When we talk about T scores, osteopenia and osteoporosis, we assume we are talking about older people, especially post-menopausal women. However, a group of obstetricians and pediatricians from the University of Sienna, led by Dr. Franco Bagnoli, reported that 42% of infants have osteopenia.
What I like was that the authors said, “To be safe, vitamin D administration should be increased to 2,000 IU/day for neonates, 5,000 IU/day for children and 10,000 IU/day for all adults.” Obstetricians are generally regarded as the one group of physicians that seldom change their mind. My hat is off to these seven obstetricians.
So many infants have craniotabes, or softening of the fontanels, it is considered normal although such infants show signs of vitamin D deficiency. That is, about a third of our infants show evidence of having low vitamin D during their development in the womb.
Yorifuji J, Yorifuji T, Tachibana K, Nagai S, Kawai M, Momoi T, Nagasaka H, Hatayama H, Nakahata T. Craniotabes in normal newborns: the earliest sign of subclinical vitamin D deficiency. J Clin Endocrinol Metab. 2008 May;93(5):1784-8.
Finally, if you look at the incidence of rickets inside the womb by ultrasound, about a third of infants have signs of intrauterine rickets (splaying or widening of the femur) during their pregnancy.
Mahon P, Harvey N, Crozier S, Inskip H, Robinson S, Arden N, Swaminathan R, Cooper C, Godfrey K; SWS Study Group. Low maternal vitamin D status and fetal bone development: cohort study.J Bone Miner Res. 2010 Jan;25(1):14-9.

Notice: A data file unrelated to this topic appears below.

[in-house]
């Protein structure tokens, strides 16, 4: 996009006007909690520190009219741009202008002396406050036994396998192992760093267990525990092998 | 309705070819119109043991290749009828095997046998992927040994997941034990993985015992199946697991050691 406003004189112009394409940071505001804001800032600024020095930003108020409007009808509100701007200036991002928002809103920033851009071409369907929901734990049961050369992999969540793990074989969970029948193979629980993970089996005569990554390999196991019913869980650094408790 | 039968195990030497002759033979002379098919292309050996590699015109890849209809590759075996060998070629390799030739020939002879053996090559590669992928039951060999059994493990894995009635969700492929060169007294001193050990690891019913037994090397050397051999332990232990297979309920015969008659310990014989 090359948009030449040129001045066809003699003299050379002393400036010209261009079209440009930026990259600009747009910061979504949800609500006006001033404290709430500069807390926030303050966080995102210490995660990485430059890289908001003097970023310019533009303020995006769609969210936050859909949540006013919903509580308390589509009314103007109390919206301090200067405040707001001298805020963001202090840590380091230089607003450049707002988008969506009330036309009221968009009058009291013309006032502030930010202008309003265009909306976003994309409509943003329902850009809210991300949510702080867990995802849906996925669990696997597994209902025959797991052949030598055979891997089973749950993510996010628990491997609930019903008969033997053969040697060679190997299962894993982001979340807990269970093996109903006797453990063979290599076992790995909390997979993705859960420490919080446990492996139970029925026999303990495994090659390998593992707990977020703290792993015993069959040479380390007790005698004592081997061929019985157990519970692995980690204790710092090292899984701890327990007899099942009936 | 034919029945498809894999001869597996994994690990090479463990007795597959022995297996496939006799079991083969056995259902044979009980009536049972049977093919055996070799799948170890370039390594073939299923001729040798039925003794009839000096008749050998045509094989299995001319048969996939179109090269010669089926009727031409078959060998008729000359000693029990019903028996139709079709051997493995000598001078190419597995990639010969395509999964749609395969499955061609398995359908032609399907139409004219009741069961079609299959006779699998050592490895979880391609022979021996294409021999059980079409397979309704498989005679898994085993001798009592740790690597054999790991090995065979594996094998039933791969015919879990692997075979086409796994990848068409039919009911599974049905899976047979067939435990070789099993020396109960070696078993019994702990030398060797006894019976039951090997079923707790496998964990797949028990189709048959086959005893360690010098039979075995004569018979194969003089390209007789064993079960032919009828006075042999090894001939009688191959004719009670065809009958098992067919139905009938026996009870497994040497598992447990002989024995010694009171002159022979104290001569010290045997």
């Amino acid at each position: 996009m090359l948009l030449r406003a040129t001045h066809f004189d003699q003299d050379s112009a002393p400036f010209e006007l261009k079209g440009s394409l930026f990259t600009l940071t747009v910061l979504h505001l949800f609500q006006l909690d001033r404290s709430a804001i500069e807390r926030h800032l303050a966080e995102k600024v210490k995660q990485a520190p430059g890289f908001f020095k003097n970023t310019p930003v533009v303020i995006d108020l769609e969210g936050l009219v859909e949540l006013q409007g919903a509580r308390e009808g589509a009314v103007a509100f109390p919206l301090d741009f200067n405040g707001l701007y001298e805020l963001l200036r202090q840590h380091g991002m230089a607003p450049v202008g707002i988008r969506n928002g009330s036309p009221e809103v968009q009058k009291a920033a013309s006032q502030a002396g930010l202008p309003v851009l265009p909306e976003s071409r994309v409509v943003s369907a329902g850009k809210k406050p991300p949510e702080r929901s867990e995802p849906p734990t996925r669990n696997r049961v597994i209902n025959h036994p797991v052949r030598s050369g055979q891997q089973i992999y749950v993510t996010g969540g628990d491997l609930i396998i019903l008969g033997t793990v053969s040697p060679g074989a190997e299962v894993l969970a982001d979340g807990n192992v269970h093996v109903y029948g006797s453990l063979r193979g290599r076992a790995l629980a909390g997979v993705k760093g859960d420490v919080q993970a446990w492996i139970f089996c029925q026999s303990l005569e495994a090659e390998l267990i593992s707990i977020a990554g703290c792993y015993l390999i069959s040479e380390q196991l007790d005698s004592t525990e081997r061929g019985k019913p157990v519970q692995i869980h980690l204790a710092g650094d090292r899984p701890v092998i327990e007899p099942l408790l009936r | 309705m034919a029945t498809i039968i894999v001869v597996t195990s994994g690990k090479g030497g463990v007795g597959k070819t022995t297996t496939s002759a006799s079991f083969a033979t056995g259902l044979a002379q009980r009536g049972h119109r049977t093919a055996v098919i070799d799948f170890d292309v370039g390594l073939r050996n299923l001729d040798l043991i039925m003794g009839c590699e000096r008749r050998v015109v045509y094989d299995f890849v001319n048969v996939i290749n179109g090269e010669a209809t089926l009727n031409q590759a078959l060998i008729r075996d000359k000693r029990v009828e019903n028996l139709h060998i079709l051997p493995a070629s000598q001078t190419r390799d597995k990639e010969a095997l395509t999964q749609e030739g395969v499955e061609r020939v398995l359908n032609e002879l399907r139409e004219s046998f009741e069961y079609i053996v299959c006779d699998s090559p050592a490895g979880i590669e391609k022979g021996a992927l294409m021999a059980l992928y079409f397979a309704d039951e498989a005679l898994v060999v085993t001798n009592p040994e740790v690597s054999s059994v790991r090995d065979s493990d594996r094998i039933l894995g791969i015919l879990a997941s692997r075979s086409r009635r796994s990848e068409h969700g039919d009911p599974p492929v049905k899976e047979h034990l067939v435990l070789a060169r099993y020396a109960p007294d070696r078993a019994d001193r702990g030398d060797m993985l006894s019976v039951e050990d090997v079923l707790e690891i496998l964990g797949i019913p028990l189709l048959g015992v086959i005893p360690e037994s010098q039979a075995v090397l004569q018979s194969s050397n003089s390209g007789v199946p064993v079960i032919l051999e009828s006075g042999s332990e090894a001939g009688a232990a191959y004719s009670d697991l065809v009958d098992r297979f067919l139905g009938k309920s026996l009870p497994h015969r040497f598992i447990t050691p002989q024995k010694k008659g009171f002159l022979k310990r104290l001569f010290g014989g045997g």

Then there is the evidence that vitamin D deficiency during pregnancy is associated with infection, toxemia and caesarean section, not to mention a host of diseases as the child ages, including diabetes, asthma, and infections. If you know any pregnant or breastfeeding woman, make sure she is taking at least 6,000 IU/day (10,000 IU/day is fine) and then make sure the child takes 2,000 IU/day of vitamin D when he is weaned and progressively more as he ages, until he is on 5,000 IU/day as a teenager.
However, you and I both know many people will not take supplements or give them to their children, which is why Professor Walter Willett of Harvard believes this is a public health problem that will only be solved through adequate food fortification. Also, prenatal vitamin makers could easily increase the vitamin D in their products up to 4,000 IU/day and stay within the safety guidelines of the Food and Nutrition Board. Many more foods need to be fortified, and these foods need to be foods that all subgroups of people eat in similar amounts, such as cheese and cereals. These foods need to have 400 IU per serving, not 100 IU per serving. I wish I could tell you that I think I will live to see it.